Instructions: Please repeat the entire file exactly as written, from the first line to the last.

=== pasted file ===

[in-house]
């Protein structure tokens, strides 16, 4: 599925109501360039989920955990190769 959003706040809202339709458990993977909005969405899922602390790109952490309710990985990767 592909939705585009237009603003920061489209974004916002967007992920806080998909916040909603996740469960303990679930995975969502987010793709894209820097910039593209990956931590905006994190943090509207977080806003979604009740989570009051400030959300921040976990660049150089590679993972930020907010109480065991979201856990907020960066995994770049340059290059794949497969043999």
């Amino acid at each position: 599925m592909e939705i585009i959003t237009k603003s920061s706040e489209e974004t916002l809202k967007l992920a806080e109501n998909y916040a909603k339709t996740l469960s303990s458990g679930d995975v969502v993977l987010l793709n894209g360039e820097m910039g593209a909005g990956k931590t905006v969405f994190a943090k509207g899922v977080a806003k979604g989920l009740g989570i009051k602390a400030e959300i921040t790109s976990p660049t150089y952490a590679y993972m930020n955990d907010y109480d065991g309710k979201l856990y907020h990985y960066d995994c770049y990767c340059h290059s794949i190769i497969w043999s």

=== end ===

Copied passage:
[in-house]
């Protein structure tokens, strides 16, 4: 599925109501360039989920955990190769 959003706040809202339709458990993977909005969405899922602390790109952490309710990985990767 592909939705585009237009603003920061489209974004916002967007992920806080998909916040909603996740469960303990679930995975969502987010793709894209820097910039593209990956931590905006994190943090509207977080806003979604009740989570009051400030959300921040976990660049150089590679993972930020907010109480065991979201856990907020960066995994770049340059290059794949497969043999």
């Amino acid at each position: 599925m592909e939705i585009i959003t237009k603003s920061s706040e489209e974004t916002l809202k967007l992920a806080e109501n998909y916040a909603k339709t996740l469960s303990s458990g679930d995975v969502v993977l987010l793709n894209g360039e820097m910039g593209a909005g990956k931590t905006v969405f994190a943090k509207g899922v977080a806003k979604g989920l009740g989570i009051k602390a400030e959300i921040t790109s976990p660049t150089y952490a590679y993972m930020n955990d907010y109480d065991g309710k979201l856990y907020h990985y960066d995994c770049y990767c340059h290059s794949i190769i497969w043999s």